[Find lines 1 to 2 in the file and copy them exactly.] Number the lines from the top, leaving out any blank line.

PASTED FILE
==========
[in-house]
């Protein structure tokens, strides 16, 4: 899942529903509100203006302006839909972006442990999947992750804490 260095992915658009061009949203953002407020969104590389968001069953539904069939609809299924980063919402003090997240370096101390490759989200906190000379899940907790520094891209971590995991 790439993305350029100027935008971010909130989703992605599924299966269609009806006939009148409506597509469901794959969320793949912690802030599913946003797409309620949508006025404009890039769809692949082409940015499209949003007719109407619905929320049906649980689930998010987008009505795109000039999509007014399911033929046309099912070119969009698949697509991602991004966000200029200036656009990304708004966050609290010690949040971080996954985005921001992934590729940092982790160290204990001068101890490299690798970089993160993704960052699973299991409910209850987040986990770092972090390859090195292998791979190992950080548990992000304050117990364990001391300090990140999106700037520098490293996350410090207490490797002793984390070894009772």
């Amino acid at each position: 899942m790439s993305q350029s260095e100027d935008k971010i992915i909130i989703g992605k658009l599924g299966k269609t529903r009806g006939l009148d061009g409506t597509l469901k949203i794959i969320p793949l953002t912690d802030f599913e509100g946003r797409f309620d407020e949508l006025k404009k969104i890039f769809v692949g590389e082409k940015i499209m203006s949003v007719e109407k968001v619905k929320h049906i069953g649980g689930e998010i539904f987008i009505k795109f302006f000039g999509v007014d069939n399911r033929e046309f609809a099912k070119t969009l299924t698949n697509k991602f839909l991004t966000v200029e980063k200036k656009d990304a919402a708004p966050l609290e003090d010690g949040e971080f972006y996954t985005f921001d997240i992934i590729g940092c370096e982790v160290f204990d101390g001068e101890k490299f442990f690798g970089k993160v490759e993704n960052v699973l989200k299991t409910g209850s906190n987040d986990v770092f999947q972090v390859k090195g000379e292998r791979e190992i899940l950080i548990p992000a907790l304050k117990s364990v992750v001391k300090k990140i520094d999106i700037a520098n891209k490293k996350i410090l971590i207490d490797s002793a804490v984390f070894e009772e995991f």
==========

[in-house]
């Protein structure tokens, strides 16, 4: 899942529903509100203006302006839909972006442990999947992750804490 260095992915658009061009949203953002407020969104590389968001069953539904069939609809299924980063919402003090997240370096101390490759989200906190000379899940907790520094891209971590995991 790439993305350029100027935008971010909130989703992605599924299966269609009806006939009148409506597509469901794959969320793949912690802030599913946003797409309620949508006025404009890039769809692949082409940015499209949003007719109407619905929320049906649980689930998010987008009505795109000039999509007014399911033929046309099912070119969009698949697509991602991004966000200029200036656009990304708004966050609290010690949040971080996954985005921001992934590729940092982790160290204990001068101890490299690798970089993160993704960052699973299991409910209850987040986990770092972090390859090195292998791979190992950080548990992000304050117990364990001391300090990140999106700037520098490293996350410090207490490797002793984390070894009772």